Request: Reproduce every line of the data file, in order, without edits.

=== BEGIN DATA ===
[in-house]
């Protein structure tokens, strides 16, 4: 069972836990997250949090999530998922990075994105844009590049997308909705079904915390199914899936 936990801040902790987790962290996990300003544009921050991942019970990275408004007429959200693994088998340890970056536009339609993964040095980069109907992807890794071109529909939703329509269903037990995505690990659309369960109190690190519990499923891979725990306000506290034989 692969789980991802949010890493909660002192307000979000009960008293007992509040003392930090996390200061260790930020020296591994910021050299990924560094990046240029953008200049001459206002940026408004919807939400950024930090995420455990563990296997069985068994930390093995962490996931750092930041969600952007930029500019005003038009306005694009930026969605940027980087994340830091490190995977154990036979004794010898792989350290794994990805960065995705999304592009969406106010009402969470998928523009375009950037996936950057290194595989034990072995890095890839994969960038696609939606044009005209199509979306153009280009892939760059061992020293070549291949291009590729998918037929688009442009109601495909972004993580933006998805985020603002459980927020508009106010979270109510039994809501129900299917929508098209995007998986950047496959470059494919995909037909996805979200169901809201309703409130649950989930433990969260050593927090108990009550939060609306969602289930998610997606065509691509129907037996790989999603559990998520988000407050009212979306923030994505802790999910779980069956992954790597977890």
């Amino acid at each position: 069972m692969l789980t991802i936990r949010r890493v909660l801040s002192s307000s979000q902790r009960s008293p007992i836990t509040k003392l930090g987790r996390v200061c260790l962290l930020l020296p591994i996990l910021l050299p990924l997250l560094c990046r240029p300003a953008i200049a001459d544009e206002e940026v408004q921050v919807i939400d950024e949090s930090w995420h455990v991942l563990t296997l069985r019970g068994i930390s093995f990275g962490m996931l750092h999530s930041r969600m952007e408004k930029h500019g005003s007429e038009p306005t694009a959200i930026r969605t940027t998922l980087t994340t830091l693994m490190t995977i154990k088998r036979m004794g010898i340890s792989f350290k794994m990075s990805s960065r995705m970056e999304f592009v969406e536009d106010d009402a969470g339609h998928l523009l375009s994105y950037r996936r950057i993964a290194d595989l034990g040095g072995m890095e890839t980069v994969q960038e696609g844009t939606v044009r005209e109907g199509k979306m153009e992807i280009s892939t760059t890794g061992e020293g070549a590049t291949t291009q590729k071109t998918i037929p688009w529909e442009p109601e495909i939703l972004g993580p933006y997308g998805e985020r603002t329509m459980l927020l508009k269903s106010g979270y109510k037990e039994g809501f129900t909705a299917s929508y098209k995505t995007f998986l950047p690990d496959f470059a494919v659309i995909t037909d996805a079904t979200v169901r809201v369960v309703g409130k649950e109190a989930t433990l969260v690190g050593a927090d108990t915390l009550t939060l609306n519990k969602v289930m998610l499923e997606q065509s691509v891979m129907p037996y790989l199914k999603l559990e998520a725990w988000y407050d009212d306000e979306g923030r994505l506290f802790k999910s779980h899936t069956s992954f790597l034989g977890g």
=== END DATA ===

[in-house]
């Protein structure tokens, strides 16, 4: 069972836990997250949090999530998922990075994105844009590049997308909705079904915390199914899936 936990801040902790987790962290996990300003544009921050991942019970990275408004007429959200693994088998340890970056536009339609993964040095980069109907992807890794071109529909939703329509269903037990995505690990659309369960109190690190519990499923891979725990306000506290034989 692969789980991802949010890493909660002192307000979000009960008293007992509040003392930090996390200061260790930020020296591994910021050299990924560094990046240029953008200049001459206002940026408004919807939400950024930090995420455990563990296997069985068994930390093995962490996931750092930041969600952007930029500019005003038009306005694009930026969605940027980087994340830091490190995977154990036979004794010898792989350290794994990805960065995705999304592009969406106010009402969470998928523009375009950037996936950057290194595989034990072995890095890839994969960038696609939606044009005209199509979306153009280009892939760059061992020293070549291949291009590729998918037929688009442009109601495909972004993580933006998805985020603002459980927020508009106010979270109510039994809501129900299917929508098209995007998986950047496959470059494919995909037909996805979200169901809201309703409130649950989930433990969260050593927090108990009550939060609306969602289930998610997606065509691509129907037996790989999603559990998520988000407050009212979306923030994505802790999910779980069956992954790597977890």
């Amino acid at each position: 069972m692969l789980t991802i936990r949010r890493v909660l801040s002192s307000s979000q902790r009960s008293p007992i836990t509040k003392l930090g987790r996390v200061c260790l962290l930020l020296p591994i996990l910021l050299p990924l997250l560094c990046r240029p300003a953008i200049a001459d544009e206002e940026v408004q921050v919807i939400d950024e949090s930090w995420h455990v991942l563990t296997l069985r019970g068994i930390s093995f990275g962490m996931l750092h999530s930041r969600m952007e408004k930029h500019g005003s007429e038009p306005t694009a959200i930026r969605t940027t998922l980087t994340t830091l693994m490190t995977i154990k088998r036979m004794g010898i340890s792989f350290k794994m990075s990805s960065r995705m970056e999304f592009v969406e536009d106010d009402a969470g339609h998928l523009l375009s994105y950037r996936r950057i993964a290194d595989l034990g040095g072995m890095e890839t980069v994969q960038e696609g844009t939606v044009r005209e109907g199509k979306m153009e992807i280009s892939t760059t890794g061992e020293g070549a590049t291949t291009q590729k071109t998918i037929p688009w529909e442009p109601e495909i939703l972004g993580p933006y997308g998805e985020r603002t329509m459980l927020l508009k269903s106010g979270y109510k037990e039994g809501f129900t909705a299917s929508y098209k995505t995007f998986l950047p690990d496959f470059a494919v659309i995909t037909d996805a079904t979200v169901r809201v369960v309703g409130k649950e109190a989930t433990l969260v690190g050593a927090d108990t915390l009550t939060l609306n519990k969602v289930m998610l499923e997606q065509s691509v891979m129907p037996y790989l199914k999603l559990e998520a725990w988000y407050d009212d306000e979306g923030r994505l506290f802790k999910s779980h899936t069956s992954f790597l034989g977890g």